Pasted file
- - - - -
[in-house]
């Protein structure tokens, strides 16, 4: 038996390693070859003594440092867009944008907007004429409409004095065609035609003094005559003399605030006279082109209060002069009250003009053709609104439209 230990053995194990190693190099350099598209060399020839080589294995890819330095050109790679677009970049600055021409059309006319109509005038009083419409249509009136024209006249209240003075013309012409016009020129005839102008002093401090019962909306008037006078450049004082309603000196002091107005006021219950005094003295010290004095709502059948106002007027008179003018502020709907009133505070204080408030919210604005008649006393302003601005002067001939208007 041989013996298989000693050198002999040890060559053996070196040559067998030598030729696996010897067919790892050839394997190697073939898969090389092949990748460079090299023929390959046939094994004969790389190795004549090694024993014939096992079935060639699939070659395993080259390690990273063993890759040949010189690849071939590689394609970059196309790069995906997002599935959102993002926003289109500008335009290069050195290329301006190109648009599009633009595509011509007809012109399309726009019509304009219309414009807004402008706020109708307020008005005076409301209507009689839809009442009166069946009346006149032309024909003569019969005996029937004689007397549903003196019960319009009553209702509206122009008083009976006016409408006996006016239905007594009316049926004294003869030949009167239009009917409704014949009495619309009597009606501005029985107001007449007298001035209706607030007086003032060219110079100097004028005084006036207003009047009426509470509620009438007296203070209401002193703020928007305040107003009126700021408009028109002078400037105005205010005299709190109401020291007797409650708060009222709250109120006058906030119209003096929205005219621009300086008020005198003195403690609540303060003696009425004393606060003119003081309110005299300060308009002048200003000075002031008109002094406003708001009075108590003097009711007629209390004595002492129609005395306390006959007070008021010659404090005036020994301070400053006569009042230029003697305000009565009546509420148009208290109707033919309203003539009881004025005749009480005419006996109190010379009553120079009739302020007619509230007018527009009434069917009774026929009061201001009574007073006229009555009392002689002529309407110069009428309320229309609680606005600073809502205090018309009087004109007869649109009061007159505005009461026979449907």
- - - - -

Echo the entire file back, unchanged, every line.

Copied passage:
[in-house]
């Protein structure tokens, strides 16, 4: 038996390693070859003594440092867009944008907007004429409409004095065609035609003094005559003399605030006279082109209060002069009250003009053709609104439209 230990053995194990190693190099350099598209060399020839080589294995890819330095050109790679677009970049600055021409059309006319109509005038009083419409249509009136024209006249209240003075013309012409016009020129005839102008002093401090019962909306008037006078450049004082309603000196002091107005006021219950005094003295010290004095709502059948106002007027008179003018502020709907009133505070204080408030919210604005008649006393302003601005002067001939208007 041989013996298989000693050198002999040890060559053996070196040559067998030598030729696996010897067919790892050839394997190697073939898969090389092949990748460079090299023929390959046939094994004969790389190795004549090694024993014939096992079935060639699939070659395993080259390690990273063993890759040949010189690849071939590689394609970059196309790069995906997002599935959102993002926003289109500008335009290069050195290329301006190109648009599009633009595509011509007809012109399309726009019509304009219309414009807004402008706020109708307020008005005076409301209507009689839809009442009166069946009346006149032309024909003569019969005996029937004689007397549903003196019960319009009553209702509206122009008083009976006016409408006996006016239905007594009316049926004294003869030949009167239009009917409704014949009495619309009597009606501005029985107001007449007298001035209706607030007086003032060219110079100097004028005084006036207003009047009426509470509620009438007296203070209401002193703020928007305040107003009126700021408009028109002078400037105005205010005299709190109401020291007797409650708060009222709250109120006058906030119209003096929205005219621009300086008020005198003195403690609540303060003696009425004393606060003119003081309110005299300060308009002048200003000075002031008109002094406003708001009075108590003097009711007629209390004595002492129609005395306390006959007070008021010659404090005036020994301070400053006569009042230029003697305000009565009546509420148009208290109707033919309203003539009881004025005749009480005419006996109190010379009553120079009739302020007619509230007018527009009434069917009774026929009061201001009574007073006229009555009392002689002529309407110069009428309320229309609680606005600073809502205090018309009087004109007869649109009061007159505005009461026979449907």